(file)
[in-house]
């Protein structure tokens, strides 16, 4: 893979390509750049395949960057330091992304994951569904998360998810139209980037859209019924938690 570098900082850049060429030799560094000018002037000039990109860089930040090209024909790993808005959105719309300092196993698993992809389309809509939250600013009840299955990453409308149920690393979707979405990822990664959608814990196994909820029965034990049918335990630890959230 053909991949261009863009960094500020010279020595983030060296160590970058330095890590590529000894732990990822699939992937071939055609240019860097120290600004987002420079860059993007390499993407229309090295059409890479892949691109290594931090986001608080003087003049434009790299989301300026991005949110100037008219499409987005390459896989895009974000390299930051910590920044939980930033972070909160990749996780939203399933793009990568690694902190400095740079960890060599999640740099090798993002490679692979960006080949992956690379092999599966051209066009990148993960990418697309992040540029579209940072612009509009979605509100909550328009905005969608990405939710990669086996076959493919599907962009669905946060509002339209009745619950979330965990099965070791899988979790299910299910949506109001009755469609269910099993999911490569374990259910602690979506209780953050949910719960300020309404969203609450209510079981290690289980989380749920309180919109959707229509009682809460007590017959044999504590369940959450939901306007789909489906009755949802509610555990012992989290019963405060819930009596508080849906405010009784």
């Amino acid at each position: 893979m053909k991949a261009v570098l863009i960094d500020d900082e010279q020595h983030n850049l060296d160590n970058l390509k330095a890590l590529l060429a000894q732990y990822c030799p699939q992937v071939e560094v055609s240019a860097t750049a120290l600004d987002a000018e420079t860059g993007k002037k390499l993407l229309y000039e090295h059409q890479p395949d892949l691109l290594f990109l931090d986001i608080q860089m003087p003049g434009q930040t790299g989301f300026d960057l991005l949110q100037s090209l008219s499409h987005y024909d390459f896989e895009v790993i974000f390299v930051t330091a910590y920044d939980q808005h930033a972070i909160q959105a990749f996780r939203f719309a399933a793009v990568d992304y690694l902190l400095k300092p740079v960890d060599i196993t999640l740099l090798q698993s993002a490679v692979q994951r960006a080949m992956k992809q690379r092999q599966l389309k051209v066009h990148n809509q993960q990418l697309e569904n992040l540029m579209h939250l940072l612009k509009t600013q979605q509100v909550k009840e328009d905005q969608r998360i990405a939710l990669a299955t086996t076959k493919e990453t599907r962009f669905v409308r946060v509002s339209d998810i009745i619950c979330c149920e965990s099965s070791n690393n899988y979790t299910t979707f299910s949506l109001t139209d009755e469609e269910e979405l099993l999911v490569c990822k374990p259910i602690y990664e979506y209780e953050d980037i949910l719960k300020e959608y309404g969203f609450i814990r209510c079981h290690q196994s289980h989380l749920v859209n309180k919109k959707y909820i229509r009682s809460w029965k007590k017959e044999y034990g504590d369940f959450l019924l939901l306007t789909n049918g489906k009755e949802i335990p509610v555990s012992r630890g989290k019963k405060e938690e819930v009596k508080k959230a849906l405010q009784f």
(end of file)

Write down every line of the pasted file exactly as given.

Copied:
[in-house]
């Protein structure tokens, strides 16, 4: 893979390509750049395949960057330091992304994951569904998360998810139209980037859209019924938690 570098900082850049060429030799560094000018002037000039990109860089930040090209024909790993808005959105719309300092196993698993992809389309809509939250600013009840299955990453409308149920690393979707979405990822990664959608814990196994909820029965034990049918335990630890959230 053909991949261009863009960094500020010279020595983030060296160590970058330095890590590529000894732990990822699939992937071939055609240019860097120290600004987002420079860059993007390499993407229309090295059409890479892949691109290594931090986001608080003087003049434009790299989301300026991005949110100037008219499409987005390459896989895009974000390299930051910590920044939980930033972070909160990749996780939203399933793009990568690694902190400095740079960890060599999640740099090798993002490679692979960006080949992956690379092999599966051209066009990148993960990418697309992040540029579209940072612009509009979605509100909550328009905005969608990405939710990669086996076959493919599907962009669905946060509002339209009745619950979330965990099965070791899988979790299910299910949506109001009755469609269910099993999911490569374990259910602690979506209780953050949910719960300020309404969203609450209510079981290690289980989380749920309180919109959707229509009682809460007590017959044999504590369940959450939901306007789909489906009755949802509610555990012992989290019963405060819930009596508080849906405010009784």
């Amino acid at each position: 893979m053909k991949a261009v570098l863009i960094d500020d900082e010279q020595h983030n850049l060296d160590n970058l390509k330095a890590l590529l060429a000894q732990y990822c030799p699939q992937v071939e560094v055609s240019a860097t750049a120290l600004d987002a000018e420079t860059g993007k002037k390499l993407l229309y000039e090295h059409q890479p395949d892949l691109l290594f990109l931090d986001i608080q860089m003087p003049g434009q930040t790299g989301f300026d960057l991005l949110q100037s090209l008219s499409h987005y024909d390459f896989e895009v790993i974000f390299v930051t330091a910590y920044d939980q808005h930033a972070i909160q959105a990749f996780r939203f719309a399933a793009v990568d992304y690694l902190l400095k300092p740079v960890d060599i196993t999640l740099l090798q698993s993002a490679v692979q994951r960006a080949m992956k992809q690379r092999q599966l389309k051209v066009h990148n809509q993960q990418l697309e569904n992040l540029m579209h939250l940072l612009k509009t600013q979605q509100v909550k009840e328009d905005q969608r998360i990405a939710l990669a299955t086996t076959k493919e990453t599907r962009f669905v409308r946060v509002s339209d998810i009745i619950c979330c149920e965990s099965s070791n690393n899988y979790t299910t979707f299910s949506l109001t139209d009755e469609e269910e979405l099993l999911v490569c990822k374990p259910i602690y990664e979506y209780e953050d980037i949910l719960k300020e959608y309404g969203f609450i814990r209510c079981h290690q196994s289980h989380l749920v859209n309180k919109k959707y909820i229509r009682s809460w029965k007590k017959e044999y034990g504590d369940f959450l019924l939901l306007t789909n049918g489906k009755e949802i335990p509610v555990s012992r630890g989290k019963k405060e938690e819930v009596k508080k959230a849906l405010q009784f």